Nasal polyps are soft outgrowths the shapes of grapes and they can grow in the nasal passages and sinuses. They tend to be chronic, producing very uncomfortable symptoms. They are not at all cancerous but they can result from allergies and get big enough to block nasal passages significantly.
Polyps and Infections
Nasal polyps can get big, blocking the sinuses and leading to breathing problems. They also disrupt the ability of the sinuses to fight off bacteria so it will tend to take hold, causing infections. The polyps themselves can also become infected, causing more problems to occur.
When this happens, there is a greater sensitivity to allergens due to the presence of the bacteria and rhinitis sets in. This is a further, aggressive inflammation of the nasal passages and sinuses. It leads to severe discomfort.
Fixing the Problem
Ridding a patient of nasal polyps means cutting them out surgically. This is usually just a temporary fix, so the prognosis is not very good with people who have severe nasal polyps. At the same time, these removed polyps provide researchers with precious samples.
These tissue samples are being used to study intense allergic inflammation and disease since nasal polyps are so aggressive. Investigators hailing from Brigham and Women’s Hospital as well as the Broad Institute, and MIT, are using advanced sequencing technology to examine nasal polyps more closely.
The Links Being Discovered
This sampling and testing is allowing researchers to not only understand the condition of nasal polyps better but also other disorders like asthma, allergic eczema, and allergic rhinitis.
The most frustrating aspect about chronic allergic conditions is that there is no cure for any of them. Surgery can work in cases of nasal polyps but the effect is almost always just temporary. That leaves much more time with the disease issue at hand.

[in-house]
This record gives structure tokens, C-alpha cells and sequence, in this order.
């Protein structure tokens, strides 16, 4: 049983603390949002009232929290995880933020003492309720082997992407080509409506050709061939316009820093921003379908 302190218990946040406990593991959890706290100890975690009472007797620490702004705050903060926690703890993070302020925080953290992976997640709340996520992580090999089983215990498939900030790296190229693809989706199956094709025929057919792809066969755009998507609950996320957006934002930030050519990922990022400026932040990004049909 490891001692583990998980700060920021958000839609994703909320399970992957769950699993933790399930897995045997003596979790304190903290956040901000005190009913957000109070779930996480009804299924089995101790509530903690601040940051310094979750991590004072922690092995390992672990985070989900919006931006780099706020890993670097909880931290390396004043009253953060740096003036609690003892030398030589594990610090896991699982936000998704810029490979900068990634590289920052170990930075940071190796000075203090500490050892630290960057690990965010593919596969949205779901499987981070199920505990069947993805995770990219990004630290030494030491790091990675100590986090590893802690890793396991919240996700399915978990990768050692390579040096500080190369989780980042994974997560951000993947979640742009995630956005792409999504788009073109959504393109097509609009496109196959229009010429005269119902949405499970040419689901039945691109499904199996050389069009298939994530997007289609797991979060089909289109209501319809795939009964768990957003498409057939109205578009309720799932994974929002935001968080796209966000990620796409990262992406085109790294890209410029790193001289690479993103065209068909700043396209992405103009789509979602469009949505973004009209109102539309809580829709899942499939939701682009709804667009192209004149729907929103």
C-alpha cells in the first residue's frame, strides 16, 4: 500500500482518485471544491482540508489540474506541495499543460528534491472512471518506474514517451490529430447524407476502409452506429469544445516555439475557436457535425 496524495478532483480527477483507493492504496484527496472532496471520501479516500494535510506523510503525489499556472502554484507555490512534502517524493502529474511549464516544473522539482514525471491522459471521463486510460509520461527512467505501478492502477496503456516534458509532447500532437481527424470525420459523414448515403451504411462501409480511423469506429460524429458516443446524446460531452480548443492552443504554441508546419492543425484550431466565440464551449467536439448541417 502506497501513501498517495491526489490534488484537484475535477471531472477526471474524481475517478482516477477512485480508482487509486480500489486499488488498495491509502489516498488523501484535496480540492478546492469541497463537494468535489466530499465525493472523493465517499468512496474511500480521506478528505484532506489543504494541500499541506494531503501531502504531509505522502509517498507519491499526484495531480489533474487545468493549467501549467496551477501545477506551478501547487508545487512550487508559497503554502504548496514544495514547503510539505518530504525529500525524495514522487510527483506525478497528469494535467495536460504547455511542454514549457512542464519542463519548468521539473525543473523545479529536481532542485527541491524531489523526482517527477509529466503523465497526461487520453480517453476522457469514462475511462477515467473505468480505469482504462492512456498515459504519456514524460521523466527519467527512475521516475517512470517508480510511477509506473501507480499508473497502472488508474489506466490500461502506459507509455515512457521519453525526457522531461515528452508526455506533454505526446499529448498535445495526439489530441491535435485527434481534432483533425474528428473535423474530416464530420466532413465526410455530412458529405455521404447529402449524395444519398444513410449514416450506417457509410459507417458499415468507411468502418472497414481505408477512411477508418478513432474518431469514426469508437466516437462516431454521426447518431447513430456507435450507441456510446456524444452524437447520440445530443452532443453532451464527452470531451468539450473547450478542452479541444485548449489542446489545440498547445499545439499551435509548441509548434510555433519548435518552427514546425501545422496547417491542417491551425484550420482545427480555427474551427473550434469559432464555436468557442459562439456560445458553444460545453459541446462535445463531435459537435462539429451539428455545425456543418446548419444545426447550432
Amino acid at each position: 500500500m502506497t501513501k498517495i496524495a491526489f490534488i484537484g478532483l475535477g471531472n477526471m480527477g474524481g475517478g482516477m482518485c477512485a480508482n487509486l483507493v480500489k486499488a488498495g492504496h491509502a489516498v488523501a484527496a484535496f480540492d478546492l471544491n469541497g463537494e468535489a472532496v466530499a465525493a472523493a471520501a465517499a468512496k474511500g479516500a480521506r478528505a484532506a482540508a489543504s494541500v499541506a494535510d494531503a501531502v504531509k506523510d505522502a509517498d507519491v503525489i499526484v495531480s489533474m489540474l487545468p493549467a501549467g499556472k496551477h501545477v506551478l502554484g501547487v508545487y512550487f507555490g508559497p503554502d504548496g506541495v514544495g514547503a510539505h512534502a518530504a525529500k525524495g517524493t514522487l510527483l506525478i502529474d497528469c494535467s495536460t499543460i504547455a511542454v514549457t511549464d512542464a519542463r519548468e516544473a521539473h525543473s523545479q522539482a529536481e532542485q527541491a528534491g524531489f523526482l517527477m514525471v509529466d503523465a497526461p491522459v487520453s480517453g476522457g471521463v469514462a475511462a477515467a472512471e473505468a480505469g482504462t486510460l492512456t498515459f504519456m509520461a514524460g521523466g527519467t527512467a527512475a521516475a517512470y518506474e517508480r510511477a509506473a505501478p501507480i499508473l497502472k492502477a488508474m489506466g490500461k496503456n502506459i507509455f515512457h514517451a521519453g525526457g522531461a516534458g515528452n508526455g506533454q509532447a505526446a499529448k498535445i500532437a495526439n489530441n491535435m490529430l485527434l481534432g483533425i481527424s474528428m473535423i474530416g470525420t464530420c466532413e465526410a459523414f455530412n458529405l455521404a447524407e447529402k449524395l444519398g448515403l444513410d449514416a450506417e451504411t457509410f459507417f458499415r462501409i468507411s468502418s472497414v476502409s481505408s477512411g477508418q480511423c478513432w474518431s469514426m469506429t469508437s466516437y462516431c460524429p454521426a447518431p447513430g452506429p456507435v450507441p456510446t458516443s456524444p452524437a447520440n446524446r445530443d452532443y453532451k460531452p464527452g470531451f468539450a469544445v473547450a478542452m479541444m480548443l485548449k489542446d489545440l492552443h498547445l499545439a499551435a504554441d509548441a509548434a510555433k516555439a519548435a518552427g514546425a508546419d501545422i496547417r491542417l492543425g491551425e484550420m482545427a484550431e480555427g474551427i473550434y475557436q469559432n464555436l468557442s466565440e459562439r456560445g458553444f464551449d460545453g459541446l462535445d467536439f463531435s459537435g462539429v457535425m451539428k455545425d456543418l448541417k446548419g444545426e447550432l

The goal is to understand the inflammatory process more completely so that researchers can find a way to mitigate the conditions caused by it. You see, these conditions are all linked in a way and it starts with the inflammation. That is what has been found.
Cell Samples to Identify Changes
In the study, samples of cells were yielded from 12 different patients with chronic nasal polyps and other sinus conditions. The end yield was 18,036 cells. These cells were then compared to the nasal cells of healthy people.
They used parallel, single cell RNA sequencing, allowing the investigating teams to determine the genes of each cell. The polyp and sinus problem samples were completely altered genetically, much to researchers’ surprise.
It is as though each of the stem cells in the sinuses were completely altered genetically to be different cells than in healthy tissue. This pointed to a new map of tissue known now as type 2 inflammation.
This inflammation indicates immune cells that have become aberrant and dangerous, releasing all sorts of inflammation upon the cells of the body. This is thought to be linked to various types of allergic diseases and allows scientists to better understand new potential mechanisms for treatment.